My gut and heart felt something was very wrong, but my intellect told me: “Janelle, this is law school. This is a respectable institution. The system is designed to advance justice. Just stick with it; it will eventually make sense.” <—— And there it is. I believe that’s when one of the first sparks of aliveness went out in me. It’s not that I felt scared, angry, or sad. Those are feelings I feel because I am alive. They are the sparks. The problem was that I suppressed those feelings. Then I suppressed them the next day, then again the next. Eventually, I felt neither the bad feelings nor the good. I felt like an empty box.
Dear reader, if you find yourself relating to or having feelings about any of this story or what I’ve written above, take some deep breaths, and also let yourself feel those feelings. Feeling those feelings is a radical act.
Letting nurturance animate us
Above, I shared the question I hold: How do I let love, care, and nurturance animate me, even as I move through this world under the complicated identity of “lawyer?” For all of the wounds inflicted by the legal profession, our saving grace is that we are human. Caring and repairing harm are what come naturally to us. Lessons from neuroscience, psychology, anthropology, and the experience of life itself tell us this: we are highly motivated to take care of each other, as we intuitively act for our own survival. This innate sense that our wellbeing is bound up with others — human and beyond — is what made our lives possible.
When nurturance is undisrupted and unsuppressed, so much creativity and aliveness is possible, and that’s just what we need in this world of deepening personal wounds and exploding global crises. When we join together with others animated by care, we attune to each other, move together, navigate challenges together, adapt, create. We can observe this everywhere: Life and ecosystems on this planet emerged and continue to thrive through self-organization. The cells in our bodies work together through self-organization. So, too, can a thriving society emerge if unsuppressed by the divisive weapons of formal law.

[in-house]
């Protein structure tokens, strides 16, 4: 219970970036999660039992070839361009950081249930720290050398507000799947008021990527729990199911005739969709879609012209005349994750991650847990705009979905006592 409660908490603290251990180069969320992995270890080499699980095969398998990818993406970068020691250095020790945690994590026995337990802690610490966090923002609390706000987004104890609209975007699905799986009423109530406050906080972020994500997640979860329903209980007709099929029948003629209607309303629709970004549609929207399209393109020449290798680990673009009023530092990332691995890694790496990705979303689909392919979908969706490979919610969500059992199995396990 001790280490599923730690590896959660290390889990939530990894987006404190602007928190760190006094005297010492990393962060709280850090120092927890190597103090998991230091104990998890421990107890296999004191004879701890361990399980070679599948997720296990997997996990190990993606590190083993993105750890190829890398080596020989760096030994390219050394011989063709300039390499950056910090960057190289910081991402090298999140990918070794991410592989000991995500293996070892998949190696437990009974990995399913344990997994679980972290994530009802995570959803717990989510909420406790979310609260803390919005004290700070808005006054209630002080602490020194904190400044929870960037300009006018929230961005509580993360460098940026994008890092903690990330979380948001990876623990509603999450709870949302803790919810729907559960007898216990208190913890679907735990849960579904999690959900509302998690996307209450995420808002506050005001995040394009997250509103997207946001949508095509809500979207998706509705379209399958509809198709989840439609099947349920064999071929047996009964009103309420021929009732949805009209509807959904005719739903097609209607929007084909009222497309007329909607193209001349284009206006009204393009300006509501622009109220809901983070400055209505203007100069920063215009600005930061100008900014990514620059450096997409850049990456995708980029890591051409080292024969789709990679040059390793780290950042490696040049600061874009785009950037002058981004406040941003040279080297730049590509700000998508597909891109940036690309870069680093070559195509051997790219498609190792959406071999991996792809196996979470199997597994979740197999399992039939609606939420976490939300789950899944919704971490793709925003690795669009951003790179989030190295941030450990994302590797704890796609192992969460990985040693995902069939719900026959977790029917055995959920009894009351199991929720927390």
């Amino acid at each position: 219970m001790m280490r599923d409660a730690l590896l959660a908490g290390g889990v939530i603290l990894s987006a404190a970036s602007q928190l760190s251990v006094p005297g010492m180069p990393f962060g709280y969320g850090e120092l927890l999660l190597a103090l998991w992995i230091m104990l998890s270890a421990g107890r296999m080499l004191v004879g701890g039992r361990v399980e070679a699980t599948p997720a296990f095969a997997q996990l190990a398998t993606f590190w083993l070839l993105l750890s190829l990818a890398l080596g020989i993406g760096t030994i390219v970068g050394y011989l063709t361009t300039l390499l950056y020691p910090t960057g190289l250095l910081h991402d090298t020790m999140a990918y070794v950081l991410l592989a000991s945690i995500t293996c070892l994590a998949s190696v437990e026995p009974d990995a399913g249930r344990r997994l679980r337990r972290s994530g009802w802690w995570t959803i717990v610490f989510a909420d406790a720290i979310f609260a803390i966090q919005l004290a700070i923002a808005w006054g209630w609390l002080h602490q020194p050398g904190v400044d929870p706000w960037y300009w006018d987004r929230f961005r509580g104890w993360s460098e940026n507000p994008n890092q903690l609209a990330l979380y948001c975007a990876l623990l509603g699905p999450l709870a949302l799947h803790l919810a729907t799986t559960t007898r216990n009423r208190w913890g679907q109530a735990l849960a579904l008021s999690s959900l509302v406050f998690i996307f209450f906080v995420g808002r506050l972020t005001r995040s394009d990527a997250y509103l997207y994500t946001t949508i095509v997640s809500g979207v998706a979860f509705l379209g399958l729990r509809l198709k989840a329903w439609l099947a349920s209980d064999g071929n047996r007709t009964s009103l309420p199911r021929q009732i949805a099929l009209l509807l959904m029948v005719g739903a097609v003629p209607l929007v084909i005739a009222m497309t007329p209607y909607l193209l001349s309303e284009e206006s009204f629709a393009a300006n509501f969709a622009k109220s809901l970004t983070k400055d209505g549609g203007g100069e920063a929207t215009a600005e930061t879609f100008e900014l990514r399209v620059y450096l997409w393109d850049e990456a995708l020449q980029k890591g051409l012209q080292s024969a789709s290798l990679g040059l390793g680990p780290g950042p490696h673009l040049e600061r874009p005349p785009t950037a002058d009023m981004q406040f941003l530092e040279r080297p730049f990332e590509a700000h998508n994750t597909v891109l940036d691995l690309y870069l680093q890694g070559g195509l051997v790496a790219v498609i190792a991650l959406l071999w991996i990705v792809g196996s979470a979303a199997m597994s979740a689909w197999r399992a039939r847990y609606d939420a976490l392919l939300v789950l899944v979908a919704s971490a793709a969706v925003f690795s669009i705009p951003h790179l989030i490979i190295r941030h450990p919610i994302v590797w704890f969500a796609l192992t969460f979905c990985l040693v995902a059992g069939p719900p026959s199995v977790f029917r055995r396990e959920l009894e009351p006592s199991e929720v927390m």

If care and repair are the free-flowing result of our sense of connection, then separation is the weapon that formal law uses to enable domination and cause harm. A misperception of ourselves as separate from others is our core wound, and the legal profession deepens it and pours salt on it. Law severs up human activity into shoulds and shouldn’ts, rights and duties, and bare minimums that stifle imagination. The rules disrupt our intuitive ways of deciding our actions for ourselves, in dialog with our families, communities, and ecosystems. Law thus separates people’s minds from their gut and heart intuitions. Law tells us that we are separate from each other, acting in self-interest and in competition, either right or wrong, a winner or loser. Law and legal documents normalize self-interested behavior by assuming we are trying to cheat each other, and writing rules and procedures to regulate it. The legal profession separates the people from the law and separates lawyers from the rest of society, uplifting lawyers to a privileged status. The harm of that separation becomes hard to see, as lawyers suppress their pain, and suppress the wisdom and moral compass that our emotions give to us.
The reason I believe the legal profession is about to change radically is that our animating nurturance can only be suppressed for so long, and I see evidence of it bursting forth. All around us, people are coming to new understandings of trauma, accessing diverse healing modalities, walking away from soul-killing work, and facing mounting global crises with the reminder that life is short and precious. In my own web of relationships, which includes many lawyers, I’ve been in countless conversations where all of this finds echoing resonance, far more so than even a few years ago.
A call to lawyers: For as long as we play our lawyer roles, our work must be to rekindle and nurture connections in our practice and in ourselves. We must reconnect with what feels both painful and joyful in our hearts and guts. We must find belonging by working with and alongside others to create more caring communities. We must support the flourishing of culture and customs that have been suppressed by current law. We must train ourselves to notice and take action when we see formal law disrupting and suppressing nurturance. That will often mean that, out of necessity, we must navigate and use the very same legal system to protect our lives and ecosystems from further disruption. How to simultaneously work within the law while supporting emerging nurturance cultures will be the subject of much more exploration and writing for me, and, I hope, for others.
Invitation to all: If you enjoyed the post, check our these presentations, with the option to get specialty credit CLEs for California lawyers:
- Nurturance Lawyering Part 1: How to bring connection and healing to our work in challenging times (Competency issues CLE credit)
- Nurturance Lawyering Part 2: Legal ethics in an interdependent world (Ethics CLE credit)
- Nurturance Lawyering Part 3: The legal profession is a white supremacist institution. What can we do about it? (Elimination of Bias CLE credit)